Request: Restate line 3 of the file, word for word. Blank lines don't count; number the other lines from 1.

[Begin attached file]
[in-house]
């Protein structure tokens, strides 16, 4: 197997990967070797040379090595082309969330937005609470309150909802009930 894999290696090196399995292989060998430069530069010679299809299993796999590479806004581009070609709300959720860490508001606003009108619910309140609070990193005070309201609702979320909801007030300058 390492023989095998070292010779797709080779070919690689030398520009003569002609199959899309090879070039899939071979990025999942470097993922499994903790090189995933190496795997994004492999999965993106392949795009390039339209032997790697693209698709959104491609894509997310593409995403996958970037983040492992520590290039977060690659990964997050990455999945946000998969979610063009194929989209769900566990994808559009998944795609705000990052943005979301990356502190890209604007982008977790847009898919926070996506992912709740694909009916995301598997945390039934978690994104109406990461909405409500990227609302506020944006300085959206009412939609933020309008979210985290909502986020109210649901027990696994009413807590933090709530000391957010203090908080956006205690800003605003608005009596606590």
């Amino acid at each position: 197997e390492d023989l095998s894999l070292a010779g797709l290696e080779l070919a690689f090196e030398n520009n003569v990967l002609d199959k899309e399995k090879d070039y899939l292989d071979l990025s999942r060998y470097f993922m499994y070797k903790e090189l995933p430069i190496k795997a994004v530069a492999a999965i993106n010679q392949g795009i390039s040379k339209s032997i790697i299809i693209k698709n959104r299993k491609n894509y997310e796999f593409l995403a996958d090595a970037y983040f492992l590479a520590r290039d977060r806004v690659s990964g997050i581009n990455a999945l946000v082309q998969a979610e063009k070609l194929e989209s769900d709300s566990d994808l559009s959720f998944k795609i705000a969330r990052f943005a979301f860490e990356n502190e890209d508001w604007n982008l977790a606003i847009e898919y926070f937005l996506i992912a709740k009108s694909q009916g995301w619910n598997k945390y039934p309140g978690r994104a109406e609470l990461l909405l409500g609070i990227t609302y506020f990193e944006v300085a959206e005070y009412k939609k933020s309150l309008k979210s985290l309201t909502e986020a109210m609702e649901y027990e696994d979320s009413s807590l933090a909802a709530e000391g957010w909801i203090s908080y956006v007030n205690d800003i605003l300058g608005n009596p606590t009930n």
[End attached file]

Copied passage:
């Amino acid at each position: 197997e390492d023989l095998s894999l070292a010779g797709l290696e080779l070919a690689f090196e030398n520009n003569v990967l002609d199959k899309e399995k090879d070039y899939l292989d071979l990025s999942r060998y470097f993922m499994y070797k903790e090189l995933p430069i190496k795997a994004v530069a492999a999965i993106n010679q392949g795009i390039s040379k339209s032997i790697i299809i693209k698709n959104r299993k491609n894509y997310e796999f593409l995403a996958d090595a970037y983040f492992l590479a520590r290039d977060r806004v690659s990964g997050i581009n990455a999945l946000v082309q998969a979610e063009k070609l194929e989209s769900d709300s566990d994808l559009s959720f998944k795609i705000a969330r990052f943005a979301f860490e990356n502190e890209d508001w604007n982008l977790a606003i847009e898919y926070f937005l996506i992912a709740k009108s694909q009916g995301w619910n598997k945390y039934p309140g978690r994104a109406e609470l990461l909405l409500g609070i990227t609302y506020f990193e944006v300085a959206e005070y009412k939609k933020s309150l309008k979210s985290l309201t909502e986020a109210m609702e649901y027990e696994d979320s009413s807590l933090a909802a709530e000391g957010w909801i203090s908080y956006v007030n205690d800003i605003l300058g608005n009596p606590t009930n």